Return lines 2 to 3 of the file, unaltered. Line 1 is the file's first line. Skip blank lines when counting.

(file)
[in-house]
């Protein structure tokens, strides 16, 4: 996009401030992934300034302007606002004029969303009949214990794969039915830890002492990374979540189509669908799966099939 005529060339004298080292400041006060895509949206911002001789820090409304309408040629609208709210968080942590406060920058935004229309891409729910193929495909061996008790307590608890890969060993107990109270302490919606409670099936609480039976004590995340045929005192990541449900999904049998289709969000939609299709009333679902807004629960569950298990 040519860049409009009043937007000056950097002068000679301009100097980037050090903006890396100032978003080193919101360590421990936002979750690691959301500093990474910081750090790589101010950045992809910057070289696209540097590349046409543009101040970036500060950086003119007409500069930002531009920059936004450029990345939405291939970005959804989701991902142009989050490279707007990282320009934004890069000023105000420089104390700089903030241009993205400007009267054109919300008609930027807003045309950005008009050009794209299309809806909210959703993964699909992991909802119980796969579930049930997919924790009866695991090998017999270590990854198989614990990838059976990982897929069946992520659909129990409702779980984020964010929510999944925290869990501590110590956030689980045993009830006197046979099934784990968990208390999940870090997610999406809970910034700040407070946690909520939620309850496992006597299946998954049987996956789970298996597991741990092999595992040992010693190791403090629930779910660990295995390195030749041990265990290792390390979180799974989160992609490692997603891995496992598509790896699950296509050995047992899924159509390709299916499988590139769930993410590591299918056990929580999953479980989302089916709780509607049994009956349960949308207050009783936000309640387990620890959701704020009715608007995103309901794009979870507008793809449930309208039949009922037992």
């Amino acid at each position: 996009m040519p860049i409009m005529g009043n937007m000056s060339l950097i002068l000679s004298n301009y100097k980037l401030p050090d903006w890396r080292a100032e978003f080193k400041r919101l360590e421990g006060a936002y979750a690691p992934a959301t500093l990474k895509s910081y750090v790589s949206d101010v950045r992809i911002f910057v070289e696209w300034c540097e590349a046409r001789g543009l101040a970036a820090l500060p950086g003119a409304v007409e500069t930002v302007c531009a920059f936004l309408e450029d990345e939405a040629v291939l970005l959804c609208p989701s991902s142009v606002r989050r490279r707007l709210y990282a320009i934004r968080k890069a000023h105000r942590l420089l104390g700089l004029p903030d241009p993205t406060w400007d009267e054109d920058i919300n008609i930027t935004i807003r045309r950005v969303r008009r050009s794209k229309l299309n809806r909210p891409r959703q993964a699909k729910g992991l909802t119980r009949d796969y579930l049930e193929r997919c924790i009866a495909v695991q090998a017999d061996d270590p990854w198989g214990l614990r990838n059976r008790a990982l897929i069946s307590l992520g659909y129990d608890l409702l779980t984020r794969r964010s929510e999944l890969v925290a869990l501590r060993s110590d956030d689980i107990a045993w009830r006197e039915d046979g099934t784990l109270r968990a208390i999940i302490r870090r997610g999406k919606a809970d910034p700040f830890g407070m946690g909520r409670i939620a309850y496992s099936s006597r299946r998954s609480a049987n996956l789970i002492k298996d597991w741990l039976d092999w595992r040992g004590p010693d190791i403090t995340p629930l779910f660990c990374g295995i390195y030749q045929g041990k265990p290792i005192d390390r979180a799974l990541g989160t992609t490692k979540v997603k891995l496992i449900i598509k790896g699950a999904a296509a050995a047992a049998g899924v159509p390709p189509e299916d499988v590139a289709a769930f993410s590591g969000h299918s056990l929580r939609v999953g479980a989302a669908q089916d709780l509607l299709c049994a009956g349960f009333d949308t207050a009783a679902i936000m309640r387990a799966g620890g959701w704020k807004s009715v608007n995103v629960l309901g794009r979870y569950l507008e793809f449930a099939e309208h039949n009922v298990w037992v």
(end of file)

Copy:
């Protein structure tokens, strides 16, 4: 996009401030992934300034302007606002004029969303009949214990794969039915830890002492990374979540189509669908799966099939 005529060339004298080292400041006060895509949206911002001789820090409304309408040629609208709210968080942590406060920058935004229309891409729910193929495909061996008790307590608890890969060993107990109270302490919606409670099936609480039976004590995340045929005192990541449900999904049998289709969000939609299709009333679902807004629960569950298990 040519860049409009009043937007000056950097002068000679301009100097980037050090903006890396100032978003080193919101360590421990936002979750690691959301500093990474910081750090790589101010950045992809910057070289696209540097590349046409543009101040970036500060950086003119007409500069930002531009920059936004450029990345939405291939970005959804989701991902142009989050490279707007990282320009934004890069000023105000420089104390700089903030241009993205400007009267054109919300008609930027807003045309950005008009050009794209299309809806909210959703993964699909992991909802119980796969579930049930997919924790009866695991090998017999270590990854198989614990990838059976990982897929069946992520659909129990409702779980984020964010929510999944925290869990501590110590956030689980045993009830006197046979099934784990968990208390999940870090997610999406809970910034700040407070946690909520939620309850496992006597299946998954049987996956789970298996597991741990092999595992040992010693190791403090629930779910660990295995390195030749041990265990290792390390979180799974989160992609490692997603891995496992598509790896699950296509050995047992899924159509390709299916499988590139769930993410590591299918056990929580999953479980989302089916709780509607049994009956349960949308207050009783936000309640387990620890959701704020009715608007995103309901794009979870507008793809449930309208039949009922037992």
């Amino acid at each position: 996009m040519p860049i409009m005529g009043n937007m000056s060339l950097i002068l000679s004298n301009y100097k980037l401030p050090d903006w890396r080292a100032e978003f080193k400041r919101l360590e421990g006060a936002y979750a690691p992934a959301t500093l990474k895509s910081y750090v790589s949206d101010v950045r992809i911002f910057v070289e696209w300034c540097e590349a046409r001789g543009l101040a970036a820090l500060p950086g003119a409304v007409e500069t930002v302007c531009a920059f936004l309408e450029d990345e939405a040629v291939l970005l959804c609208p989701s991902s142009v606002r989050r490279r707007l709210y990282a320009i934004r968080k890069a000023h105000r942590l420089l104390g700089l004029p903030d241009p993205t406060w400007d009267e054109d920058i919300n008609i930027t935004i807003r045309r950005v969303r008009r050009s794209k229309l299309n809806r909210p891409r959703q993964a699909k729910g992991l909802t119980r009949d796969y579930l049930e193929r997919c924790i009866a495909v695991q090998a017999d061996d270590p990854w198989g214990l614990r990838n059976r008790a990982l897929i069946s307590l992520g659909y129990d608890l409702l779980t984020r794969r964010s929510e999944l890969v925290a869990l501590r060993s110590d956030d689980i107990a045993w009830r006197e039915d046979g099934t784990l109270r968990a208390i999940i302490r870090r997610g999406k919606a809970d910034p700040f830890g407070m946690g909520r409670i939620a309850y496992s099936s006597r299946r998954s609480a049987n996956l789970i002492k298996d597991w741990l039976d092999w595992r040992g004590p010693d190791i403090t995340p629930l779910f660990c990374g295995i390195y030749q045929g041990k265990p290792i005192d390390r979180a799974l990541g989160t992609t490692k979540v997603k891995l496992i449900i598509k790896g699950a999904a296509a050995a047992a049998g899924v159509p390709p189509e299916d499988v590139a289709a769930f993410s590591g969000h299918s056990l929580r939609v999953g479980a989302a669908q089916d709780l509607l299709c049994a009956g349960f009333d949308t207050a009783a679902i936000m309640r387990a799966g620890g959701w704020k807004s009715v608007n995103v629960l309901g794009r979870y569950l507008e793809f449930a099939e309208h039949n009922v298990w037992v």